Since 1958, this Big Island outpost has told the story of a warming planet

Since 1958, this Big Island outpost has told the story of a warming planet
An observatory atop Mauna Loa has recorded carbon dioxide levels in the atmosphere since 1958. (Source: Hawaii News Now)

HONOLULU, Hawaii (HawaiiNewsNow) - At 11,100 feet on the northern slopes of Mauna Loa, a small NOAA facility records the story of man’s warming impact on the planet, year after year after year.

Since 1958, it’s been collecting data on carbon dioxide levels in the atmosphere.

And the data it’s now collecting is alarming — and unprecedented.

Greenhouse gases, primarily carbon dioxide, are those responsible for trapping heat from the sun and warming the planet. They’re the emissions from our power stations, transportation and modern lives.

Aidan Colton helps operate the Mauna Loa observatory, the premier facility of its kind on the planet.
Aidan Colton helps operate the Mauna Loa observatory, the premier facility of its kind on the planet. (Source: Hawaii News Now)

In May 2019, the facility recorded an alarming new baseline for carbon dioxide levels: 415 parts per million of carbon dioxide.

This story is presented as part of HNN’s new three-part documentary series, “A Climate for Change.” To watch the first episode and see more coverage on the impacts of climate change in Hawaii, click here.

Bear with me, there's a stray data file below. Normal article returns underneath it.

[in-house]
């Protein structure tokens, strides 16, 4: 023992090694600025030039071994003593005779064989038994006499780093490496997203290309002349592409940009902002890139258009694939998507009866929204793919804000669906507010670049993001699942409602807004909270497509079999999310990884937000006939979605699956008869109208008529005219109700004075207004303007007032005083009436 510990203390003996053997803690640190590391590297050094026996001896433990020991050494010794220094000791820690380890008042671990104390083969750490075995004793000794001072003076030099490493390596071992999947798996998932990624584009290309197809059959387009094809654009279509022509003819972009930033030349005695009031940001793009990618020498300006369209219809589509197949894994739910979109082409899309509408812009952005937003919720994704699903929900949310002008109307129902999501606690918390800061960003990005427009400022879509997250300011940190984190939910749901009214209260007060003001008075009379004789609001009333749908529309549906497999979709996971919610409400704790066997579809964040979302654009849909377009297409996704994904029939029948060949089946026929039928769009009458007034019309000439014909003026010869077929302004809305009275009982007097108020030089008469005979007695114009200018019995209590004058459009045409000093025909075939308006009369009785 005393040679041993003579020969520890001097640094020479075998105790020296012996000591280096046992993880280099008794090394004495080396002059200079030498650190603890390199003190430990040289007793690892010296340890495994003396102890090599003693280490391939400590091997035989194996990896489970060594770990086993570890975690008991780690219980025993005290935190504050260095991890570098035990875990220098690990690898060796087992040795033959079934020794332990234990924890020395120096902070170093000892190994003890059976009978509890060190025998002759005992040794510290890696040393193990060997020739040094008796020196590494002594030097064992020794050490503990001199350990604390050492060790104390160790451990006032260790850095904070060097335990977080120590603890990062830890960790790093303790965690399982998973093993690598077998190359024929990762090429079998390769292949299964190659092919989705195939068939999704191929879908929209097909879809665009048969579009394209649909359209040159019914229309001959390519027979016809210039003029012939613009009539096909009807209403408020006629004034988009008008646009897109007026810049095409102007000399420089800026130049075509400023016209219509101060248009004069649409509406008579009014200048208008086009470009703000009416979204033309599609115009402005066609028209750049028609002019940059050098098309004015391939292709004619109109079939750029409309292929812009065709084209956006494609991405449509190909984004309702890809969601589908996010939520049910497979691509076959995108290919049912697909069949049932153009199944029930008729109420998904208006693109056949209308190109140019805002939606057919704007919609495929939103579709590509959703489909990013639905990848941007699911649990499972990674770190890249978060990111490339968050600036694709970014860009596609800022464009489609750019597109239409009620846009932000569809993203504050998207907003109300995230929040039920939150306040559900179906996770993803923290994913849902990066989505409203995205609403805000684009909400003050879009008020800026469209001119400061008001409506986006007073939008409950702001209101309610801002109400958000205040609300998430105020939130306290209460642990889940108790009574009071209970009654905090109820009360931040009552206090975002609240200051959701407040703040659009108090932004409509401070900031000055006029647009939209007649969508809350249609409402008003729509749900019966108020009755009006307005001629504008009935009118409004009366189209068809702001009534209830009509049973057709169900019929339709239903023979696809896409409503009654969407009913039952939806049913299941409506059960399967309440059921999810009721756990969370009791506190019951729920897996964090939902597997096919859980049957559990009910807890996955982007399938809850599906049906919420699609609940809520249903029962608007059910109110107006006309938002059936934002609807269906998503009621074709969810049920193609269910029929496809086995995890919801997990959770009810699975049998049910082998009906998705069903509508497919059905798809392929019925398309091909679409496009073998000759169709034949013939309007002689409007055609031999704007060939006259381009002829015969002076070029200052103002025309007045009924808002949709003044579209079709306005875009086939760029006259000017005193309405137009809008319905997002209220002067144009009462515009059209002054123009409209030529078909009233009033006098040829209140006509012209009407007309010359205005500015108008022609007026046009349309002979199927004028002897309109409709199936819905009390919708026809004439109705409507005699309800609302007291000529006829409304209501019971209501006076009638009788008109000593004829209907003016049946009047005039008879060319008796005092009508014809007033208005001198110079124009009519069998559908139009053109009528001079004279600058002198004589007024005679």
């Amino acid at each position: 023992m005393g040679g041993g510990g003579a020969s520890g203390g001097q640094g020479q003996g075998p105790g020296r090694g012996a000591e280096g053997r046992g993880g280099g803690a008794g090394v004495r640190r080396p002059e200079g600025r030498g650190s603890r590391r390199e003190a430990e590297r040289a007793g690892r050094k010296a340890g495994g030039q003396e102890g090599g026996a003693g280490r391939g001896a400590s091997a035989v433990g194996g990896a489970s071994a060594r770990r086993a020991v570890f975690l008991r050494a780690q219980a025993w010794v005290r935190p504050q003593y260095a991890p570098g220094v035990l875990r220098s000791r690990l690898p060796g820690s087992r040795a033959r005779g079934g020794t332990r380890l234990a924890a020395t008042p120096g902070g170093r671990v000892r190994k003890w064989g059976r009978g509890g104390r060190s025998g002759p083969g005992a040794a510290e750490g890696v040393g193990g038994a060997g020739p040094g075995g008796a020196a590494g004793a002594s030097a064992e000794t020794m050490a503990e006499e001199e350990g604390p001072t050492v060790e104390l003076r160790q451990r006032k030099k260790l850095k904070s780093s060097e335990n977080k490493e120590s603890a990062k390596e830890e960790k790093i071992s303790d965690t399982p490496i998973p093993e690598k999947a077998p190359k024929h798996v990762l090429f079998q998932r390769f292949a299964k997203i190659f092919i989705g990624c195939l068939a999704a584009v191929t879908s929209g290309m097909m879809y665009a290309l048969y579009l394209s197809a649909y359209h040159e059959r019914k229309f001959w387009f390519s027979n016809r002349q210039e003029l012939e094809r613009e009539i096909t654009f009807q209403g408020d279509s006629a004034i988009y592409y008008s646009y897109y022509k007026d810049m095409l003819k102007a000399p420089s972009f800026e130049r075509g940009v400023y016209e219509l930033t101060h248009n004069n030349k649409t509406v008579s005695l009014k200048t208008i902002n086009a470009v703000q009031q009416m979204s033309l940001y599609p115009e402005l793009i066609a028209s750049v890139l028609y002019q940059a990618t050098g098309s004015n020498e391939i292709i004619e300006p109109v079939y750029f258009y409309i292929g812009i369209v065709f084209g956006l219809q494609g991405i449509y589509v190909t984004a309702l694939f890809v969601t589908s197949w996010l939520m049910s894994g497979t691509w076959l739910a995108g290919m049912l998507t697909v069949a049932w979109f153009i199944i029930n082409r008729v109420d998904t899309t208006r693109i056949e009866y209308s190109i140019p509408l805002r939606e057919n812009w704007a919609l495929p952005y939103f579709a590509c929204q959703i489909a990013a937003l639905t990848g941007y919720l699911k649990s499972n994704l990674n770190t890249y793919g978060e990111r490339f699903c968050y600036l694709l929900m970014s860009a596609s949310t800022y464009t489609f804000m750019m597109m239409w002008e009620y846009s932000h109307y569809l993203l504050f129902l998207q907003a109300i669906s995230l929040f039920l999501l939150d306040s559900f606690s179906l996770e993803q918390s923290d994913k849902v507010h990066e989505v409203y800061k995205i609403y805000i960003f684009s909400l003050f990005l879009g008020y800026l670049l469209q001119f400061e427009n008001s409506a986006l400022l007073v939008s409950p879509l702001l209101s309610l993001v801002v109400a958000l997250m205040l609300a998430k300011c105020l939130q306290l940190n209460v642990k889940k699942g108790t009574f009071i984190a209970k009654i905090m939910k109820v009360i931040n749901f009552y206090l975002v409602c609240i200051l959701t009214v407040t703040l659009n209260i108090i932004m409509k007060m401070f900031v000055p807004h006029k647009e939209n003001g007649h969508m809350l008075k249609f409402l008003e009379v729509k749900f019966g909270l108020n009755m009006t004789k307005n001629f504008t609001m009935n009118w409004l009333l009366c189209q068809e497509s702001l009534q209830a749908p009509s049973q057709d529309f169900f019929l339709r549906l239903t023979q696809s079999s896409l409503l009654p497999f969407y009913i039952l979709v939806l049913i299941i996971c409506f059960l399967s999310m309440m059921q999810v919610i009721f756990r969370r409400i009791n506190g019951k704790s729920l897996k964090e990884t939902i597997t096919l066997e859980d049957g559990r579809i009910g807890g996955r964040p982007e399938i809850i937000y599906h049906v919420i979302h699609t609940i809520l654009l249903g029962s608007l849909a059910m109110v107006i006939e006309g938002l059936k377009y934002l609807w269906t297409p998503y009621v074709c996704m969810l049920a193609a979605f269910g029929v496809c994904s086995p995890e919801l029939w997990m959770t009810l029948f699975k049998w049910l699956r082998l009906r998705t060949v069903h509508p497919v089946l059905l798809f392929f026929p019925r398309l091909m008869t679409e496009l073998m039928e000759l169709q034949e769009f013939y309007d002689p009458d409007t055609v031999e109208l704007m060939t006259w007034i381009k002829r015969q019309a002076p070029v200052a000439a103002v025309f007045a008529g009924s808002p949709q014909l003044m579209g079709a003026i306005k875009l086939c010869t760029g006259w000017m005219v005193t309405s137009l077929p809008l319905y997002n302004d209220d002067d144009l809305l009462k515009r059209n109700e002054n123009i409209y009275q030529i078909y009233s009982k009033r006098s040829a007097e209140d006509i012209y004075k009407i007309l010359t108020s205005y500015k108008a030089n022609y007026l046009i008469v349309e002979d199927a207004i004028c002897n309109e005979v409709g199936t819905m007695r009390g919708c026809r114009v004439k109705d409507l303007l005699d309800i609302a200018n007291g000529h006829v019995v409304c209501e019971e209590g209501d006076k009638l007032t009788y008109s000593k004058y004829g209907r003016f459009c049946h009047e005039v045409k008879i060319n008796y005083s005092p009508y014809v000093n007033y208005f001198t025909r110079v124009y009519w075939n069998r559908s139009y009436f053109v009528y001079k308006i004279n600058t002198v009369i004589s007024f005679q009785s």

Earth’s atmosphere hasn’t contained that much carbon dioxide in more than three million years. Back then, the average temperature of the globe was much higher ― and Antarctica had forests.

James Butler, director of the Global Monitoring Division at NOAA’s Earth System Research Laboratory, said he’s often approached by people who ask, “What’s the big deal?”

The Mauna Loa observatory that's been tracking carbon dioxide levels in the atmosphere has helped tell the story of the warming planet.
The Mauna Loa observatory that's been tracking carbon dioxide levels in the atmosphere has helped tell the story of the warming planet. (Source: Hawaii News Now)

Hasn’t the Earth always seen rises and declines of carbon dioxide levels?

To answer that, he points to the last 800,000 years of ice flow records. Over that period, carbon dioxide levels in the atmosphere fluctuated from 180 to 220 parts per million.

In 100 years, humans have pushed that number to an average of 410 parts per million.

“When carbon dioxide was 180 parts per million, you got a huge ice age,” he said. “When it’s at 410, you’re going to see something different that you have during the entirety of human civilization.”

And while the COVID-19 pandemic has shut down industries around the globe, drastically cutting greenhouse gas emissions around the world, the decline hasn’t yet been recorded in Mauna Loa’s data.

In fact, in early April, the observatory recorded an all-time daily record of 416 parts per million.

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